Three people who cashed in stolen lottery tickets worth more than $2 million went on a pending spree, buying three pickup trucks, an SUV, a camper and a home at Heritage Lake before their scam was discovered.
Ashlee Parsley, Jackie Parsley II and Joseph Parsley were charged with theft, forgery and money laundering in 2015 after Ashlee Parsley redeemed a $2 million ticket stolen from a Plainfield liquor store where he had worked.
Police at the time said it was a scheme they and lottery officials see from time to time: Employees of liquor stores and convenience stores steal lottery tickets and cash in small winnings.
The winning ticket was among tickets left at the store, which had been owned by a relative of Jackie and Joseph Parsley. When the owner died, the store was put up for sale and its lottery terminal was deactivated. But a few months later, Jackie Parsley had the terminal turned back on and it was used to activate a pack of tickets that included several winners, including the one worth $2 million.
In the week that followed, more than a half-dozen winning tickets from the stolen pack were redeemed at various locations. The biggest winner came when Ashlee Parsley, then the fiancé of Joseph Parsley, redeemed a ticket worth $2 million on Oct. 3, 2014.
Police and the Hoosier Lottery began investigating when an executor of the estate learned Ashlee Parsley had redeemed a ticket from the store. Indiana law prohibits family members from purchasing lottery tickets at stores owned by relatives.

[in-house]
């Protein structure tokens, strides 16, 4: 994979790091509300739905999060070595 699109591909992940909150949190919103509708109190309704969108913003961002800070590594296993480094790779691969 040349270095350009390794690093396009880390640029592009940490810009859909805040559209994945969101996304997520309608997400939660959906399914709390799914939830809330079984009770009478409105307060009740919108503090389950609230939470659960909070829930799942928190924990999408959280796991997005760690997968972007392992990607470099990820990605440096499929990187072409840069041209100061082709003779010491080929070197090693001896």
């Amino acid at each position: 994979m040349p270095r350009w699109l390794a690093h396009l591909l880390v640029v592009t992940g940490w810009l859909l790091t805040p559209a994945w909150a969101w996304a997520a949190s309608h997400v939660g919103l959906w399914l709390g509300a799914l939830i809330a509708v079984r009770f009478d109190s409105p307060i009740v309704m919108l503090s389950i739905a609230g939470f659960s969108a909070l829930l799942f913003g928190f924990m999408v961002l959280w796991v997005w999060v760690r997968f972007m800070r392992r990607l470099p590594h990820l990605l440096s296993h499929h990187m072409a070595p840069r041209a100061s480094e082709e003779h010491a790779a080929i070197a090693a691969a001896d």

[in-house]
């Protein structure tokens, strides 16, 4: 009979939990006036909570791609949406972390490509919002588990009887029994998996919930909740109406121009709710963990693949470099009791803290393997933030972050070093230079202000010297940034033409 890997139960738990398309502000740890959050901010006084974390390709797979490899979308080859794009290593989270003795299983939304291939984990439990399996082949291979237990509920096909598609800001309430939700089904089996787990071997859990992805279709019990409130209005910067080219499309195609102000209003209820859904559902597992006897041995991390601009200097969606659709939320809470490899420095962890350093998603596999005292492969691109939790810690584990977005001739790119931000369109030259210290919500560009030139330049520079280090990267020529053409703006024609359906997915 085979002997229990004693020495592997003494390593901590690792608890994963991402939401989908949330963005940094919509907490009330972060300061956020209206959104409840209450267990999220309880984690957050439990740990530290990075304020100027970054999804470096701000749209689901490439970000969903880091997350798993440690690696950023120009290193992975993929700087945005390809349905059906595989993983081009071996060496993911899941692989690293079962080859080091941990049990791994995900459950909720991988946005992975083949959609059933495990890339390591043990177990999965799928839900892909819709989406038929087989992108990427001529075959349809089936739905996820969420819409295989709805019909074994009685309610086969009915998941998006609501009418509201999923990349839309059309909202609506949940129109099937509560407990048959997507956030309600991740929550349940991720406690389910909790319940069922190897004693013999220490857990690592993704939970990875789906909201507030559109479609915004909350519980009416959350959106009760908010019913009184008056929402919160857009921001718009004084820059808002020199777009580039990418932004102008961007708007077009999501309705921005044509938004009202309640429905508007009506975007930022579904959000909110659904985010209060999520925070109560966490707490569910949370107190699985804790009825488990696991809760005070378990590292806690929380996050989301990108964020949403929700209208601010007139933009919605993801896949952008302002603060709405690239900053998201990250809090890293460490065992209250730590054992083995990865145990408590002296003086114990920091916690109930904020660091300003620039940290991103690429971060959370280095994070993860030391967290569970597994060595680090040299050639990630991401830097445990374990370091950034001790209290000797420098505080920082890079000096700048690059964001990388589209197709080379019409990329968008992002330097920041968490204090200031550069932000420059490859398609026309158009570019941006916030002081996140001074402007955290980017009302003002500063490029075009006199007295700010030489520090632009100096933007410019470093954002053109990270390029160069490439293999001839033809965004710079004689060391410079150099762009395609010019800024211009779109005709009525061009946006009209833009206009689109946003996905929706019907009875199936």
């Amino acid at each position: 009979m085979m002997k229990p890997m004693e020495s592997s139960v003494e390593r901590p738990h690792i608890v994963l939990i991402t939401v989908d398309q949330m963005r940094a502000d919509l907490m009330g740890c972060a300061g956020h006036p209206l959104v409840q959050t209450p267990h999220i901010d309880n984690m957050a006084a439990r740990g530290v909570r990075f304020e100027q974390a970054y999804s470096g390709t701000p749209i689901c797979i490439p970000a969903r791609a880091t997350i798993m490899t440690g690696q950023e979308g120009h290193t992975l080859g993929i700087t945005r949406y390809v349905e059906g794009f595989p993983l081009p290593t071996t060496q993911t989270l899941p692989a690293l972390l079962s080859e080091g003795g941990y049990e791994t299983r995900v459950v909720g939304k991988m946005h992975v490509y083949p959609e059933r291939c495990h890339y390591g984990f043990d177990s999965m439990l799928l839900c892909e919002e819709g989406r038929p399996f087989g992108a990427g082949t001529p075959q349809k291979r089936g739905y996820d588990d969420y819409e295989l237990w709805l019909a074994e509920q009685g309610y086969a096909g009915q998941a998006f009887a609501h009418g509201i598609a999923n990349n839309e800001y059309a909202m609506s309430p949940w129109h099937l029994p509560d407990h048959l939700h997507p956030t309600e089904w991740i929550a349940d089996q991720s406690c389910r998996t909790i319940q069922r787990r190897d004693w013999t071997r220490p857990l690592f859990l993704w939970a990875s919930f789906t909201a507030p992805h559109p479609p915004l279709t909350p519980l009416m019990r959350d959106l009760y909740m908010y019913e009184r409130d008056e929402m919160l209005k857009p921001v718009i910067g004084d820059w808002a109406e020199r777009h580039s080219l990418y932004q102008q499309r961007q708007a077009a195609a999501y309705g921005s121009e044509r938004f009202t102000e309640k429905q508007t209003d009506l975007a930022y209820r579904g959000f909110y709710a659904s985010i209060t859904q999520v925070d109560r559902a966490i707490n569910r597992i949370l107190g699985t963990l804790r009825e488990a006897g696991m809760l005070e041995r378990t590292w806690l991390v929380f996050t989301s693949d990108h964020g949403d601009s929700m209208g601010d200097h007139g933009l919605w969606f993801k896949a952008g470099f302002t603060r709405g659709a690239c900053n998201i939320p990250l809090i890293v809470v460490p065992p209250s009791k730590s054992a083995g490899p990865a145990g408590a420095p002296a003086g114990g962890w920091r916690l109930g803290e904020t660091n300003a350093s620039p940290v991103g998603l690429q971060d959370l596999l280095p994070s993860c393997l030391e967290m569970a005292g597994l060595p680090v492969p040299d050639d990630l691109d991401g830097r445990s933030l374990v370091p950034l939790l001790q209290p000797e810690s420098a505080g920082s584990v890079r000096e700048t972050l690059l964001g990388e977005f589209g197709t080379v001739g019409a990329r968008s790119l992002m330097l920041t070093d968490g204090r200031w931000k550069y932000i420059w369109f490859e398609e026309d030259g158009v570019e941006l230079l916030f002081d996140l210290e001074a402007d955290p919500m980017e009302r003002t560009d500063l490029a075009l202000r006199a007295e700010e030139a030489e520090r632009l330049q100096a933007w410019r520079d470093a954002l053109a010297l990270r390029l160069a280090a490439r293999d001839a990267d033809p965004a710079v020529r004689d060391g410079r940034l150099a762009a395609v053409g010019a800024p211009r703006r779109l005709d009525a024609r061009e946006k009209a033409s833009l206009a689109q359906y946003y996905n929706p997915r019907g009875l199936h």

Ashley Parsley and Jackie Parsley were convicted of forgery, theft and money laundering. Ashlee Parsley also was convicted of perjury. Charges against Joseph Parsley were dismissed.
Man checked tickets before buying
A Brownsburg man initially faced up to 50 years in prison — comparable to an armed robbery or attempted murder conviction — when he was charged in 2003 with disclosing confidential information relating to the lottery with the intent to provide a financial advantage.
Andrew D. Lowe, 19, admitted he swiped unpurchased scratch-off lottery tickets through a scanner. When the scanner identified the tickets as winners, he would buy them.
Court documents said he collected several hundred dollars from the scam, but he was charged under a 1989 law that was a Class A felony, which carried a sentence of 20 to 50 years.
Lowe ultimately pleaded to a Class A misdemeanor and served 35 days of a one-year sentence.
Losing tickets turned into ‘winners’
One of the first scams of the Hoosier Lottery, which was launched in 1988, involved three Marion County men who altered losing lottery tickets to look like $20 winners.
George Q. McDade, 34, James Holt, 34, and Eric Andrews, 23, were convicted of theft in the 1992 case. They received suspended sentences.
McDade altered losing lottery tickets into $20 winning tickets and Andrews and Holt cashed in some of the tickets. A lottery official declined to explain exactly how the tickets were altered, saying, “We like to be circumspect, but in general they were changing numbers.
“It would not have worked,” the official said, “if retailers had been checking the lottery codes.”
The lottery said 30 to 50 altered tickets were cashed in. Retailers had to pay for the altered tickets that were redeemed.
The Des Moines Register and Associated Press contributed to this report.
From stolen tickets to insider information, here's what you need to know about past efforts to cheat the Hoosier Lottery.